4-Bit Full Hex Decoder

A breadboard friendly 4-bit full hex decode board based on GAL16V8 chip.

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Unlike standard "BCD to 7-Seg" chips like the SN74LS247N which only display 0 to 9, and only decode, this board is designed to latch AND decode full 4-bit hex to 7-segment display. This means that in addition to 0 to 9, A to F are also displayed and the the output is latched using a dedicated clocked input pin. The GAL16V8 comes preflashed with the required code with source code available. The kit is packaged in a reusable plastic case as a through hole kit with all parts necessary for assembly.


Text file with CUPL code for GAL16V8. Use Amtel WinCUPL to compile.

pld - 504.00 bytes - 01/11/2019 at 02:57



PDF Schematic For GAL16V8 4-Bit Full Hex Decoder - This work is licensed under a Creative Commons Attribution-NonCommercial 4.0 International License. CC-BY-NC 4.0, Copyright (C) 2018, David Anders. All Rights Reserved.

Adobe Portable Document Format - 14.42 kB - 01/11/2019 at 02:54


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PinheadBE wrote 4 days ago point

I run WinCUPL on Win7 and have several Runtime errors 372 (despite the fact I run it in WinXP compatibility mode) onb TABCTL32.OCX

Anyway, I can compile the file without errors.

I also have MiniPro and a TL866 to flash the GAL, but which file has to be flashed ?  I don't see an .HEX file...

thanks for any help

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Ken Yap wrote 4 days ago point

Do you get a JEDEC file (.jed)?

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PinheadBE wrote 4 days ago point

Yes, there is one

Is it that simple ?

Since I cannot change (even consult) the options of the compiler because of the TABCTL32.OCX error, I use the default options.

I will try to flash that file in the GAL.

Thanks, Ken !

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Ken Yap wrote 4 days ago point

You know that often documentation for old programs are online?

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PinheadBE wrote 3 days ago point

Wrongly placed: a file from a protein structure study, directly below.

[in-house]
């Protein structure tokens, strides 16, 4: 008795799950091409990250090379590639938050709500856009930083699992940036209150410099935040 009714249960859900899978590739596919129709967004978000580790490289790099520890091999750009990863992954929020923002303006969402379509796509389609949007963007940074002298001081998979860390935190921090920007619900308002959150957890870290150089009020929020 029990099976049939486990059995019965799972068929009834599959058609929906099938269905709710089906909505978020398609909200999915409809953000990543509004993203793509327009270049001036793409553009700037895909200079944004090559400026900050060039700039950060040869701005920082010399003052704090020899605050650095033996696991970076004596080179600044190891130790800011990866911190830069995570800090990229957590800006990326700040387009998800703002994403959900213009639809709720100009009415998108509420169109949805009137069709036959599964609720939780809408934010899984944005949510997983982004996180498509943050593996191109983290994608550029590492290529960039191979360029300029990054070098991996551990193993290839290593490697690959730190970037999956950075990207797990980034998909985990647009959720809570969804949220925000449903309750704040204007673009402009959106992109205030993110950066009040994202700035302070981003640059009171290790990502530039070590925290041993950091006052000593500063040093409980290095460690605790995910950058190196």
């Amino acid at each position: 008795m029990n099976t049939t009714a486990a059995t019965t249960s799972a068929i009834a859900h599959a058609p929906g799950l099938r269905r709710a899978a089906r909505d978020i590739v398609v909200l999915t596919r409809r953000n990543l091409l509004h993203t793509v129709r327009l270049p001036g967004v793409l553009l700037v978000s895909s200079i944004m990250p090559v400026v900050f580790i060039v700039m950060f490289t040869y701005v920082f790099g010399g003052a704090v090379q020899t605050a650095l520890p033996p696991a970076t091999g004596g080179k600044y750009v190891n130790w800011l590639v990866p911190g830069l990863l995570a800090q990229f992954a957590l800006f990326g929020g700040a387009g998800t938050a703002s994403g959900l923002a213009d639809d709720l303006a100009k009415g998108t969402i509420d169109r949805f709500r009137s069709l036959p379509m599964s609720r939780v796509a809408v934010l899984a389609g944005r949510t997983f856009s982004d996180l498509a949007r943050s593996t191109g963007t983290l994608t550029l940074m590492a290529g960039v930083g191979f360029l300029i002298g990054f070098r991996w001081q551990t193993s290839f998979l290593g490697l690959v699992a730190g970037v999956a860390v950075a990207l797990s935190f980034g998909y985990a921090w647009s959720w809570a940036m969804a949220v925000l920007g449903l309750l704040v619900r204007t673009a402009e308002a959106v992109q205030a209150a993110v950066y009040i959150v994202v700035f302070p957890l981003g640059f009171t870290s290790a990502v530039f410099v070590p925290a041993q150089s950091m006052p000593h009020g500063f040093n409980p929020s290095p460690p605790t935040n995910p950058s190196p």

Yes indeed.  I overlooked that, sorry...

Thanks for the link

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Ken Yap wrote 3 days ago point

An OCX file apparently contains forms for an application. Perhaps your installation is damaged. Maybe consider reinstalling WinCUPL, since it's a free program anyway.

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Peter Ullrich wrote 01/17/2019 at 20:57 point

cool project! I made a similar GAL about 20 years ago to imitate the obsolete DM9368.

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matseng wrote 01/11/2019 at 16:31 point

I guess that ATF16V8B can be used as well?  Still in production and only costs $0.62 in 5K qty...

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Dave's Dev Lab wrote 01/11/2019 at 21:10 point

The part I am using is actually the ATF16V8B. In the description I referenced it as a generic GAL part...

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matseng wrote 01/11/2019 at 21:29 point

A Generic GAL you say? So that would be a "Generic Generic Array Logic" device then. That must be those newfangled G2AL that is all the rage nowadays ;-)

Joking aside, It's a nice project, too bad that there aren't enough outputs on the GAL to implement a ripple-blanking output on it as well for full awesomeness.

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Ted Yapo wrote 01/12/2019 at 01:55 point

Cool project! What do you use to program the GALs? I haven't burned one in years - my ancient programmer needed Windows

@matseng don't diss leading zeros, man, unless you enjoy watching movies about agents code-named "7" :-)

Also, there used to be 22V10s with more outputs, not sure if any compatibles are still in production.

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Dave's Dev Lab wrote 01/12/2019 at 04:42 point

@Ted Yapo - i'm using the TL866 series programmers. i've not been able to get them to program using the open source linux based tools, however the windows based software seems to work without an issue...

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Dan Maloney wrote 01/11/2019 at 15:49 point

This looks interesting. I'd like to learn more about PLDs - would something like this be a good way to get started?

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Dave's Dev Lab wrote 01/11/2019 at 21:16 point

The GAL16V8 parts are pretty limited, but good for replacing blocks of combined logic. The programming "language" for these is known as CUPL, which is a lot more cryptic and not as commonly used as VHDL or Verilog. I'd recommend looking into something with the Altera MAX700 series ( I made a little dev board for that part a while back -

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